So I haven’t painted anything architectural since.  Until now.  My daughter-in-law came to me last spring with a photograph of RumBa, the bar in Boston where she met my son, and asked me to paint it for them.  They happened to be sitting on those two stools, right next to each other, on December 31, 2007, each with their own friends.  She asked him to take a picture for her, and now they’ve been married for two years, we have a bull mastiff grandpuppy, and a baby is on the way!  As always for me, I saw the painting that I came to call “Kismet” as a portrait of those two stools.  It took me six months to paint–now I could use a drink!

Kismet

Kismet

Anjou, Bartlett, Bosc, et al

BFF'S

BFF’S

Birds on a Wire

Birds on a Wire

 

 

There’s something about pears for me…the shapes, the contours, the colors. Though I’d never turn down the chance to eat a sweet, juicy pear, I’m much more interested in them as subjects for still lifes.  And they’ve got that anthropomorphic thing going for me: I certainly see them as female–all those lovely torsos.  I painted BFF’s to celebrate the friendship between two women (I’m the taller one) and the Birds on a Wire are having a gossipy chat.

When I came across a poem about pears online, it inspired me to paint the pears that hang in my kitchen in Florida, so I  painted the first two lines of the poem in DaVinci script, directly on the painting:
Some say
it was a pear
Eve ate.
Why else the shape
of the womb,
or of the cello?
Some say it was a pear Eve ate...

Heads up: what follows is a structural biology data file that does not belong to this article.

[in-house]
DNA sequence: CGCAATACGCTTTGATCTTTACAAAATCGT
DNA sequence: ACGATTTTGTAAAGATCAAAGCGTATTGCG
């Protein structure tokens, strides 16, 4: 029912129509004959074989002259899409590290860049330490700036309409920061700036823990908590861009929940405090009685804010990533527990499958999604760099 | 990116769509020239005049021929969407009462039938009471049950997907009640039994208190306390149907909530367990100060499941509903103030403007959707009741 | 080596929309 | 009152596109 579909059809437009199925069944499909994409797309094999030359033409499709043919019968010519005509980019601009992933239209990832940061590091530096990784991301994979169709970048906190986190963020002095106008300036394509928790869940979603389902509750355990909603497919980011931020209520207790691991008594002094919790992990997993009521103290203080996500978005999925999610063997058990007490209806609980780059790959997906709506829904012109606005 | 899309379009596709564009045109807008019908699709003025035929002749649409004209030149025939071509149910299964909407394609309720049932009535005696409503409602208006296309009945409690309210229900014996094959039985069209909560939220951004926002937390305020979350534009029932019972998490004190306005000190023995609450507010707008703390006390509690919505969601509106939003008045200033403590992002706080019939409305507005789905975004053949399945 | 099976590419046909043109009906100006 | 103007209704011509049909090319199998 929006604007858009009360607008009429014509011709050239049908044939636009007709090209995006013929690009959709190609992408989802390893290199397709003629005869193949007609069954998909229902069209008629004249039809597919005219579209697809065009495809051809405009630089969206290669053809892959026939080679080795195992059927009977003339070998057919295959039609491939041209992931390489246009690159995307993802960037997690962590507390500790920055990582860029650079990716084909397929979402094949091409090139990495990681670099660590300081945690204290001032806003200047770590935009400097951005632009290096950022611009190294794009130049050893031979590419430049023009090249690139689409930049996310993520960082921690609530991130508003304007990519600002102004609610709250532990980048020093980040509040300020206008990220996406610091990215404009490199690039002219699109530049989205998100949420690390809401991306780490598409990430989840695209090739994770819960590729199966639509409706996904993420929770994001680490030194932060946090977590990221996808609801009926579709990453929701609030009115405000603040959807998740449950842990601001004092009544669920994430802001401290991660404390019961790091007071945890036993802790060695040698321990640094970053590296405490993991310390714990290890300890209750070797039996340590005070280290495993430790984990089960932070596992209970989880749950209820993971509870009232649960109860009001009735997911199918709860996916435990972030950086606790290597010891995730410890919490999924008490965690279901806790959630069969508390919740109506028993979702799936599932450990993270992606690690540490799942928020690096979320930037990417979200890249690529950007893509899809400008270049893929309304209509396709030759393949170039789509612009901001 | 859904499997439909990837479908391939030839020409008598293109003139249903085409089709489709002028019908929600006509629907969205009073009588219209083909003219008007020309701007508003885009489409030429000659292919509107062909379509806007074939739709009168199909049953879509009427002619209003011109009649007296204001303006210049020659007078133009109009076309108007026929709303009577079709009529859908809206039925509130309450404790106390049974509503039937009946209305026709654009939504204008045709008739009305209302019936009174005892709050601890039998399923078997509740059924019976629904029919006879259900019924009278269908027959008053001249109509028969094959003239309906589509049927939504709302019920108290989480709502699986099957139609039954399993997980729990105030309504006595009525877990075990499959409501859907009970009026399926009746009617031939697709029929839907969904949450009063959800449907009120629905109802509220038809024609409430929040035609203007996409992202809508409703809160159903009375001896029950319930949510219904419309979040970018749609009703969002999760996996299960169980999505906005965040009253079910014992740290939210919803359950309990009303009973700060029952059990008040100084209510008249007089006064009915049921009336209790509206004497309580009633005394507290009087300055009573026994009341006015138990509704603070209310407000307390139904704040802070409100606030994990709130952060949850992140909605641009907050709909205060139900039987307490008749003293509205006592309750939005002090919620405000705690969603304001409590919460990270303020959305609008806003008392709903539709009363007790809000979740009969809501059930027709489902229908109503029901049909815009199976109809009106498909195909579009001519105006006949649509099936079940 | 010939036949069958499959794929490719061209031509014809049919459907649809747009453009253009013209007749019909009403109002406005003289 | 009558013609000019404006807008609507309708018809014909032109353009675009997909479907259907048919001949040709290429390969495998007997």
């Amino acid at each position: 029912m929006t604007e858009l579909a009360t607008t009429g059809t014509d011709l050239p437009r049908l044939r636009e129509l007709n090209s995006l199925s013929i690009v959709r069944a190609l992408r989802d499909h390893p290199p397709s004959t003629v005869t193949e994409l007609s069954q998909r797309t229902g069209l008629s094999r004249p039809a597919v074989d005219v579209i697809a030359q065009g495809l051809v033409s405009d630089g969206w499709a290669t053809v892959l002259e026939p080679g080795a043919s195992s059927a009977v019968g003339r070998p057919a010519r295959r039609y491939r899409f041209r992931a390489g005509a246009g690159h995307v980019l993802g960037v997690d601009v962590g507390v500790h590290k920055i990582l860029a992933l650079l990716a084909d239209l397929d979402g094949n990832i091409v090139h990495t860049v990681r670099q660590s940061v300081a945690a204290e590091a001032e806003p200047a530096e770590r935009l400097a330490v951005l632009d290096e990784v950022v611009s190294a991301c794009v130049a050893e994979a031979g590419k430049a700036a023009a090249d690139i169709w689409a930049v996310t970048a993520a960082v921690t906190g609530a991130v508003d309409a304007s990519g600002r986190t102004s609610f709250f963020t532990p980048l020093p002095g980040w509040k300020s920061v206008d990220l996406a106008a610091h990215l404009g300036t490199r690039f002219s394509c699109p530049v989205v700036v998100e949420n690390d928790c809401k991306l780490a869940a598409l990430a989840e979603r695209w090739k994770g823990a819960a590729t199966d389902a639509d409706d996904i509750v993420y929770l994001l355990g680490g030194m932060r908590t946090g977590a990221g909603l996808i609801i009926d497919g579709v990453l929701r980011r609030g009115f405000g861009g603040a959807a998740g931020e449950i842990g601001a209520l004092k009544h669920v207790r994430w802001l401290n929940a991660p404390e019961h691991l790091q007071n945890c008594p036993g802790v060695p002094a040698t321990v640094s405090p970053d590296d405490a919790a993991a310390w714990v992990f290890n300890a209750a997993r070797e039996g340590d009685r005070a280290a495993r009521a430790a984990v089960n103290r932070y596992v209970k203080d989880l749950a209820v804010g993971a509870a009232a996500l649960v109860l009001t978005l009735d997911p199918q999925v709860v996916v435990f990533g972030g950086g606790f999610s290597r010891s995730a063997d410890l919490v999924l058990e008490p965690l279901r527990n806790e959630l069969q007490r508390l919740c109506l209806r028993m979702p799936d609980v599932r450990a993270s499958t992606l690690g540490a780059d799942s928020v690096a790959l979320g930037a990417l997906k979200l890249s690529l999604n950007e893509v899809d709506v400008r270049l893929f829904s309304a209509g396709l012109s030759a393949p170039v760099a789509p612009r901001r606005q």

Some say it was a pear Eve ate…

When I painted The Bartletts, a triptych of eight pears, I used pears I had spent some time selecting at our local fruit store as my models.  I very carefully wrapped them up and kept them at the back of my fruit drawer between painting classes, hoping to keep them from getting too ripe.  I was about half done with the painting when we went away away for the weekend, and as soon as we pulled into our driveway, I knew that our son had been at the house while we were away.  (He just left a light on in the den.)  I had no problem with that until I saw the note he left on the kitchen counter: “Mom, where did you get those pears?  They were awesome!”  He had eaten three of my models!  Don’t think it was so easy to replace them, either.  Who knew that no two pears are alike?

The Bartletts

The Bartletts

About Girlfriends and Birthdays

I have a bff who was approaching a “big birthday” about five years ago.  Her husband was throwing a surprise party for her, and I was thinking about what gift I could give to a woman who really does have everything.  Of course, I would paint something for her, but what?  After awhile, it came to me…

Since my girlfriend and her telephone are never very far apart, I decided to paint a telephone keypad for her, with every number and symbol representing something personal about her.  To make it physically look like a keypad, I painted twelve 8” X 8” canvasses, each an inch and a half deep, to look like buttons.  The result, in its own way, is a portrait of her (I told you I think of all my paintings as portraits).  I’ll explain:

Number 1 is painted on a house.  She’s a very successful realtor and has been the number 1 producer in her agency for most of her career.

Number 2 is a conversation bubble.  She’s a talker.

Number 3 is a nod to our girl golf trips to Aruba and her enjoyment of the craps table.

Number 4 celebrates the game we love to play together.

Number 5 is all about makeup.  Did I say she’s a looker?

Number 6 is a conversation hearts candy.  See number 2.  Her favorite food is candy.

Number 7 is a ticket stub.  She loves plays, musicals, and concerts and is the social director for a group of friends who rely on her to get them tickets too.

Number 8 is a triangle.  Remember the ones you got to play in kindergarten?  She has one.  It makes her happy to play it sometimes.